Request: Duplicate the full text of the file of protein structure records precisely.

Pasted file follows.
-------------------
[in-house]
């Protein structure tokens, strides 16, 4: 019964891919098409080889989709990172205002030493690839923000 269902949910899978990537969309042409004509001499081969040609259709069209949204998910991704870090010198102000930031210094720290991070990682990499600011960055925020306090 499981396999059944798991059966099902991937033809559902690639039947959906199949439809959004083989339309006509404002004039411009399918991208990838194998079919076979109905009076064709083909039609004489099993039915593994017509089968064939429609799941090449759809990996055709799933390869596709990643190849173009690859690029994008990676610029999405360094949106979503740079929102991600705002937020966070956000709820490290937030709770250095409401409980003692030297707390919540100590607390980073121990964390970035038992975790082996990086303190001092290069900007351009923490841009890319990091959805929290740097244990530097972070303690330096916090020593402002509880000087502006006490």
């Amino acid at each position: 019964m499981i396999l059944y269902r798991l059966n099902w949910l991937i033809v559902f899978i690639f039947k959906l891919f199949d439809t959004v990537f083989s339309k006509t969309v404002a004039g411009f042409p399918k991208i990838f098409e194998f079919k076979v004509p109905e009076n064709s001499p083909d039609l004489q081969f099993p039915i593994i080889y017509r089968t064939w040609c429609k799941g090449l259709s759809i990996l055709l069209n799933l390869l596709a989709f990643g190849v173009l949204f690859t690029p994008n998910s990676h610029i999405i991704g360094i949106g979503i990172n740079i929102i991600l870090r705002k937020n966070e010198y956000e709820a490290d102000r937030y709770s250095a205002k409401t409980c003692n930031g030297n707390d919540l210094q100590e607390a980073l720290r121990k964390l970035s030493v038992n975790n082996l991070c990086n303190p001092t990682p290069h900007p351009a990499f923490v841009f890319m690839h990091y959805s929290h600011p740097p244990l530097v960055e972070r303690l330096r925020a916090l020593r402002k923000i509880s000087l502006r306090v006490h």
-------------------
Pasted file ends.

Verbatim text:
[in-house]
């Protein structure tokens, strides 16, 4: 019964891919098409080889989709990172205002030493690839923000 269902949910899978990537969309042409004509001499081969040609259709069209949204998910991704870090010198102000930031210094720290991070990682990499600011960055925020306090 499981396999059944798991059966099902991937033809559902690639039947959906199949439809959004083989339309006509404002004039411009399918991208990838194998079919076979109905009076064709083909039609004489099993039915593994017509089968064939429609799941090449759809990996055709799933390869596709990643190849173009690859690029994008990676610029999405360094949106979503740079929102991600705002937020966070956000709820490290937030709770250095409401409980003692030297707390919540100590607390980073121990964390970035038992975790082996990086303190001092290069900007351009923490841009890319990091959805929290740097244990530097972070303690330096916090020593402002509880000087502006006490």
């Amino acid at each position: 019964m499981i396999l059944y269902r798991l059966n099902w949910l991937i033809v559902f899978i690639f039947k959906l891919f199949d439809t959004v990537f083989s339309k006509t969309v404002a004039g411009f042409p399918k991208i990838f098409e194998f079919k076979v004509p109905e009076n064709s001499p083909d039609l004489q081969f099993p039915i593994i080889y017509r089968t064939w040609c429609k799941g090449l259709s759809i990996l055709l069209n799933l390869l596709a989709f990643g190849v173009l949204f690859t690029p994008n998910s990676h610029i999405i991704g360094i949106g979503i990172n740079i929102i991600l870090r705002k937020n966070e010198y956000e709820a490290d102000r937030y709770s250095a205002k409401t409980c003692n930031g030297n707390d919540l210094q100590e607390a980073l720290r121990k964390l970035s030493v038992n975790n082996l991070c990086n303190p001092t990682p290069h900007p351009a990499f923490v841009f890319m690839h990091y959805s929290h600011p740097p244990l530097v960055e972070r303690l330096r925020a916090l020593r402002k923000i509880s000087l502006r306090v006490h």